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Right at the beginning of this report, I must say that I will miss the Hyundai Verna as it has been my long-termer for the better part of four months. The Verna was a bigger car than the ones I have been used to, but the larger size and the more powerful engine only served to surprise and delight. The Verna’s biggest highlight isn’t that it was the best, but the fact that even in this super-competitive segment, it has evolved strongly ever since its introduction. This progress has been positive and my experience with the Verna has been great, right from fine mechanicals, to a smooth and powerful petrol engine, and a slick manual transmission with six cogs. Earlier, I had the Aura as my long-termer moving up to the Verna made my everyday grind more comfortable and safer for travel and shoots.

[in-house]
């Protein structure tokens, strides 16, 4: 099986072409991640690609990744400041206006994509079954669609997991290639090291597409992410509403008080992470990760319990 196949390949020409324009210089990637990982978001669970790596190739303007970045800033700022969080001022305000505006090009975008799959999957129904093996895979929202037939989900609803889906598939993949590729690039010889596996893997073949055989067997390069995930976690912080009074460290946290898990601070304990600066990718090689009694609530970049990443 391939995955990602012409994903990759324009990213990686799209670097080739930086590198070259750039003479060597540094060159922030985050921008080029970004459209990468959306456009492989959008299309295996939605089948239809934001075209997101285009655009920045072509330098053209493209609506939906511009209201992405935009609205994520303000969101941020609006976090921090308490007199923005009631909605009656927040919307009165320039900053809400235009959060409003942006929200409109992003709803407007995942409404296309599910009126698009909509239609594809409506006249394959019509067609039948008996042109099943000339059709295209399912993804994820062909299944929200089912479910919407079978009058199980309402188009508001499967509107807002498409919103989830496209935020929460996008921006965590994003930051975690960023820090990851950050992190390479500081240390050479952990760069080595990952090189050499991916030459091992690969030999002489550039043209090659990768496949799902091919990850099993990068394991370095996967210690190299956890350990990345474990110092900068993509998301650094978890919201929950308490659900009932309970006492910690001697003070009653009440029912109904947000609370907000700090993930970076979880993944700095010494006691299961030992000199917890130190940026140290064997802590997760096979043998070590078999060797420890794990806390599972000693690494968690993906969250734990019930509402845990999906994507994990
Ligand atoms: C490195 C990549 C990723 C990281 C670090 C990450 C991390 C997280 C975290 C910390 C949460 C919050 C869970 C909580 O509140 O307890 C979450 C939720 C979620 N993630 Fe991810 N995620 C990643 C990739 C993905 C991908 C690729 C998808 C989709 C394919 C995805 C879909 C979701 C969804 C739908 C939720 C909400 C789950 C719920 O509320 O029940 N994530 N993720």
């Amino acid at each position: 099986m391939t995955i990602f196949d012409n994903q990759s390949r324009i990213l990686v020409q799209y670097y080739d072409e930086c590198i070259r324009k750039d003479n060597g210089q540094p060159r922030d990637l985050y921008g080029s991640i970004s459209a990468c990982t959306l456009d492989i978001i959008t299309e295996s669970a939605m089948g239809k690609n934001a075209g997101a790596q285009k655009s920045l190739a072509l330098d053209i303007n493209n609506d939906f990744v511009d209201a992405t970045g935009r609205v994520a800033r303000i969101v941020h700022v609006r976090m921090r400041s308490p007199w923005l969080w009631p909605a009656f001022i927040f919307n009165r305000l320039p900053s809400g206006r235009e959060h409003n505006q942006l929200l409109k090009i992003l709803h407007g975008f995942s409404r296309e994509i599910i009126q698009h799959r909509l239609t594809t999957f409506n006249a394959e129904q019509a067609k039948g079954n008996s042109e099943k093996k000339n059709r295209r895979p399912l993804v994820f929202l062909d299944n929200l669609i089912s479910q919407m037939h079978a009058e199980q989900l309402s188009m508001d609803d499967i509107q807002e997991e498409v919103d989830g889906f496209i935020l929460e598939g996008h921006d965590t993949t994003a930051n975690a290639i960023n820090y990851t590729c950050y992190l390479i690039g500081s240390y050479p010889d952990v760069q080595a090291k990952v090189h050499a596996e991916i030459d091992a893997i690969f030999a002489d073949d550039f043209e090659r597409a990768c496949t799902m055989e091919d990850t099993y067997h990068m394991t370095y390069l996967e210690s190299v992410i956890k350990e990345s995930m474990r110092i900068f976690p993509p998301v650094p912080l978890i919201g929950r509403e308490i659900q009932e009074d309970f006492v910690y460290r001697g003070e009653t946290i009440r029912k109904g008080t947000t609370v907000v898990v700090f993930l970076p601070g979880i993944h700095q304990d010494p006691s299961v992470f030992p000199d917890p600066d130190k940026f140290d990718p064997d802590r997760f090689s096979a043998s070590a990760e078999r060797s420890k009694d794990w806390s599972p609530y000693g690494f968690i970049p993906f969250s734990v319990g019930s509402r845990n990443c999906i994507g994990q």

Full-digital instrumentation looks futuristic

Also, with the abundance of speed cameras dotting the Pune-Mumbai Expressway, the cruise control was a big boon. I would set it to speeds a tad below 95kph and let the Verna’s engine cruise in the top gear keeping my pocket happy with no speeding tickets and also returning great fuel efficiency. In real-world conditions, the Verna would return between 14-15 kpl which, as I hear from my dad and many other friends in the business, is a very solid figure capable of putting to shame many a large hatchback.

I enjoyed the fuss-free nature of the car but if there’s any detail to frown upon then it would be the TPMS feature that would throw up an alert for low tyre pressure despite having factory reset it to no punctures. That light always gave me the shivers, staying on most of the time, making me check tyre pressures (they were always correct) on every drive out of town which was practically every alternate day. Nonetheless, to say that I will miss it in more ways than one is an understatement!

Logging IT Out

Hyundai Verna
Lightens you by:
Rs 12.97 lakh (on-road, Mumbai)
Lived with:
Odometer reads:
12,704 km
Drinking habits:
14 kpl
@HyundaiIndia #MotoringVerna